The Affordable Care Act expands Medicaid in 2014 to up to 2 million Californians, largely those who are below the poverty level but do not qualify for assistance now. The new federal law also allows states to start these expansions early, with 50/50 federal matching funds. Aware that the state has no funds to pursue expansion, the Medicaid waiver allows California counties to use resources that already go to indigent care to draw down these federal funds.

Health Access community organizer Rose Auguste estimates that a few hundred jobs in Fresno County would have been created by the LIHP.

In addition:

  • Fresno could have used the LIHP to bolster its healthcare system by having uninsured people who might end up in the emergency room instead get coverage and cost-saving primary care in a network-based within the county’s safety net—and have these new federal dollars support that safety net.
  • The LIHP would have ensured that these patients got treated and into systems of care before 2014 and thereby be ready to get full Medi-Cal (or exchange-based) coverage on day one, maximizing enrollment and the federal funds for the county.
  • This expansion would not have been a long-term obligation on the county. The more people that are enrolled in these programs, and thus quickly shifting to Medi-Cal in 2014 with 100% funding by the federal government, the more county resources could be refocused to better serve the medically indigent who would remain uninsured after 2014.
  • In Fresno County, according to 2009 California Health Interview Survey (CHIS) data, 57,000 people living under 114% of the federal poverty level reported not having insurance the entire past year, whereas an additional 46,000 had insurance for only part of the year.

The county health officer, Dr. Ed Moreno, opposed the application. He stated that his office had looked at the LIHP in conjunction with Community Medical, with which the county currently has a contract to provide healthcare for the indigent, for more than a year. Moreno noted that other providers had been involved in this process via meetings that were open to the public. However, some of those providers said the meetings were informational in one direction without sufficient opportunity for feedback.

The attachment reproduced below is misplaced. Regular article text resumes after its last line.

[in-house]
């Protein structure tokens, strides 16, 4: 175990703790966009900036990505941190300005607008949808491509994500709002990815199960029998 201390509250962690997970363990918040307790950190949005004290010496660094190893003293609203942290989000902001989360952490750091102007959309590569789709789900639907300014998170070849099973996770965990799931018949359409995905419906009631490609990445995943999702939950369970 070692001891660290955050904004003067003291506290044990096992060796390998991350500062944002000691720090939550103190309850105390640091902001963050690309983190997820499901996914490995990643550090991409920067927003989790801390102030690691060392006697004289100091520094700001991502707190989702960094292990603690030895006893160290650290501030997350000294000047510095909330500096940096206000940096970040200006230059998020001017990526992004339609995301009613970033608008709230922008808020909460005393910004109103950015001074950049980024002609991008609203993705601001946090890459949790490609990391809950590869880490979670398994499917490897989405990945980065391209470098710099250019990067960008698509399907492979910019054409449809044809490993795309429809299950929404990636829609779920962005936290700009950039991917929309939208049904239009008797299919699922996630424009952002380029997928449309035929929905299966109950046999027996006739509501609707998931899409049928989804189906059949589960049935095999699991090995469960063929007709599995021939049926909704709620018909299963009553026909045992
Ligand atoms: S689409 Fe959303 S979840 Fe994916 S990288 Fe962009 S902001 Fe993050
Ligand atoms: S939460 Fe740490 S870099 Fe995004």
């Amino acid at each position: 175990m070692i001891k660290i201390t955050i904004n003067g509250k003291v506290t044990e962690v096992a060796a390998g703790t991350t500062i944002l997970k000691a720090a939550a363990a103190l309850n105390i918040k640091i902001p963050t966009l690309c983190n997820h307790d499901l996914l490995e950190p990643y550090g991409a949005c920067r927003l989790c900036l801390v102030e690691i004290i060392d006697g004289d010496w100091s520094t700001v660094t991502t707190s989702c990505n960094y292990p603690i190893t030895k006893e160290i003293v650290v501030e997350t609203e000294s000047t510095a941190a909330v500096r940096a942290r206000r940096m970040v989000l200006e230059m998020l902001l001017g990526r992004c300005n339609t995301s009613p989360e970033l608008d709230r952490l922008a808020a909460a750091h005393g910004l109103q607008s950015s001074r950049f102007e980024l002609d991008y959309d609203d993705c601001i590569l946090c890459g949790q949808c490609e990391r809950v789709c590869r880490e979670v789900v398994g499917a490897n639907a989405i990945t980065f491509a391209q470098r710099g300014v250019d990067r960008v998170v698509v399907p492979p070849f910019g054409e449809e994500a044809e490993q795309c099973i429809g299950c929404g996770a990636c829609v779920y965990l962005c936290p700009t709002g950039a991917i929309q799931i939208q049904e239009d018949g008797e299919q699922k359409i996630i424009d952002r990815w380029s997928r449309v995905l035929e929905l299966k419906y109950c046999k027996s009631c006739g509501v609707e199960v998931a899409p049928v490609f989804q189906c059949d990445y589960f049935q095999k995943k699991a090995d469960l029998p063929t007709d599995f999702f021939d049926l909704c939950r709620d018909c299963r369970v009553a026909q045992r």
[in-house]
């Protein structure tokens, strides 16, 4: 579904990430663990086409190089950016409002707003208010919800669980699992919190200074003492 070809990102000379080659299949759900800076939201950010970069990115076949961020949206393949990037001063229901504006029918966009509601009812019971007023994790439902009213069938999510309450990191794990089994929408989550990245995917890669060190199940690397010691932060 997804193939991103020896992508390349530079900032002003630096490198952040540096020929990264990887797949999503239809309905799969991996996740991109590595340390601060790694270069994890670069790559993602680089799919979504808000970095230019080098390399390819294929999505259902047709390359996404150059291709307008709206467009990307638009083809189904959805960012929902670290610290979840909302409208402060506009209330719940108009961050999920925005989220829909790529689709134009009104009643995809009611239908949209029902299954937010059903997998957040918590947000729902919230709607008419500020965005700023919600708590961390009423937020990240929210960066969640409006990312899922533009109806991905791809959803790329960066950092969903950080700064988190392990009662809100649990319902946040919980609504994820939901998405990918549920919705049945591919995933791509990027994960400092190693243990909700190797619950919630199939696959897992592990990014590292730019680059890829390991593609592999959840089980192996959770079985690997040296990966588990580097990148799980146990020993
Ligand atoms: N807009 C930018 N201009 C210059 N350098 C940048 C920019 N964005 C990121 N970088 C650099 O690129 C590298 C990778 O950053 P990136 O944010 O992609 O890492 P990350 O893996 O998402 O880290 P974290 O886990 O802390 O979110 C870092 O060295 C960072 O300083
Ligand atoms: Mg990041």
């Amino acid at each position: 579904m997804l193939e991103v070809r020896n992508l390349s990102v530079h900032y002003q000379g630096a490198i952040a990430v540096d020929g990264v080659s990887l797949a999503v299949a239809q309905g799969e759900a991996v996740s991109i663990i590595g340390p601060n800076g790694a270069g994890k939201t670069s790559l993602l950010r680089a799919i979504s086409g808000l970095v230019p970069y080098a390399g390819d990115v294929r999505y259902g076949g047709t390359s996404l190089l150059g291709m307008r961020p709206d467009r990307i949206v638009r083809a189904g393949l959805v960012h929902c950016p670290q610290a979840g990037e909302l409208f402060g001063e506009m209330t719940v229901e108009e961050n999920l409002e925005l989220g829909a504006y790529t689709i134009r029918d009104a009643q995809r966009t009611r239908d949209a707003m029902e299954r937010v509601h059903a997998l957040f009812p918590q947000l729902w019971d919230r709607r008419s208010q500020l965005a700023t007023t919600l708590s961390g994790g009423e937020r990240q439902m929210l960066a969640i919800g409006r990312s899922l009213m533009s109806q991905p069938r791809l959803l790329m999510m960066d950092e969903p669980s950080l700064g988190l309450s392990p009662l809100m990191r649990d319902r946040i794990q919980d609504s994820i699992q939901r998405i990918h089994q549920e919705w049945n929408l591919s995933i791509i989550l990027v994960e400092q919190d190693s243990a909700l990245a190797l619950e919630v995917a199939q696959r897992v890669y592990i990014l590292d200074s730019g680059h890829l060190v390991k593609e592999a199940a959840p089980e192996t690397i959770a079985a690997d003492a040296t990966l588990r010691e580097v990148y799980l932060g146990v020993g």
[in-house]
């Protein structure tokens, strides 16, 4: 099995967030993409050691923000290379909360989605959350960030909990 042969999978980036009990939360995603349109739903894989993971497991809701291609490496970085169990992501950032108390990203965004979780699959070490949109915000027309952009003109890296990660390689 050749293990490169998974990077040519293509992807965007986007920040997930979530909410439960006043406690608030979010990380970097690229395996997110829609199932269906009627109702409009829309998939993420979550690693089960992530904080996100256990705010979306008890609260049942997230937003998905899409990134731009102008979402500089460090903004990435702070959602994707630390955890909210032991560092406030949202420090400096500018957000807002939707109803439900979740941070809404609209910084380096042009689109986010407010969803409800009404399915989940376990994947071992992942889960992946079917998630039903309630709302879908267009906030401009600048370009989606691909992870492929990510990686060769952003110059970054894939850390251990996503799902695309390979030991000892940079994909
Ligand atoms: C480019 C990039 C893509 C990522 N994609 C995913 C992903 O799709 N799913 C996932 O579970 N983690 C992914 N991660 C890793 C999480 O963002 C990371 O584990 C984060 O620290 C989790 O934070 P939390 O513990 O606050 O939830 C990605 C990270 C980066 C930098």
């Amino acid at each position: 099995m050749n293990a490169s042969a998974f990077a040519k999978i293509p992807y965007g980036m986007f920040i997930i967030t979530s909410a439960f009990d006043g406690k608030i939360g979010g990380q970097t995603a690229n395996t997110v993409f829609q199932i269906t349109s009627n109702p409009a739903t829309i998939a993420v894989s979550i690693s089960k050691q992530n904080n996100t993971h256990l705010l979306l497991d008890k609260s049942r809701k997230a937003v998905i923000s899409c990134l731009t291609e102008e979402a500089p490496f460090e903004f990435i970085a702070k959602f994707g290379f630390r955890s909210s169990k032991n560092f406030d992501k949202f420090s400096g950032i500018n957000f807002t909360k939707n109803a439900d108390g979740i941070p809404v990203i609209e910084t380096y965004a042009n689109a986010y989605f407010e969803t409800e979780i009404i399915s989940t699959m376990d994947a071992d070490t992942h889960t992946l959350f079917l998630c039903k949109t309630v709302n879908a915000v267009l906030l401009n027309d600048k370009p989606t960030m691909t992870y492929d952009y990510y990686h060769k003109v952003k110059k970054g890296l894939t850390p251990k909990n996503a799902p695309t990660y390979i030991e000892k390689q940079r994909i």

Assuming there was a year of research to back up the recommendation of Moreno and Community Medical, precious little of that research was made available to the public or, apparently, the Board. Presumably, the research looked at a variety of scenarios should the funds be accepted, including better delivery mechanisms. Wouldn’t it have been beneficial for us to know the cost of each scenario, what the risks would be and who would assume those risks, how the options would affect those served, and the advantages and disadvantages of each? When questioned about this, Moreno disingenuously stated that Board had not made looking at other options part of his purview.

Fresno can ill afford to turn down $28 million of federal funds. The health of our community is at stake.


Gary Lasky is an environmental and community activist in Fresno. Contact him at data.nations@gmail.com or 559-790-3495


  • Community Alliance

    The Community Alliance is a monthly newspaper that has been published in Fresno, California, since 1996. The purpose of the newspaper is to help build a progressive movement for social and economic justice.

0 0 votes
Article Rating
Notify of

This site uses Akismet to reduce spam. Learn how your comment data is processed.

Inline Feedbacks
View all comments
Would love your thoughts, please comment.x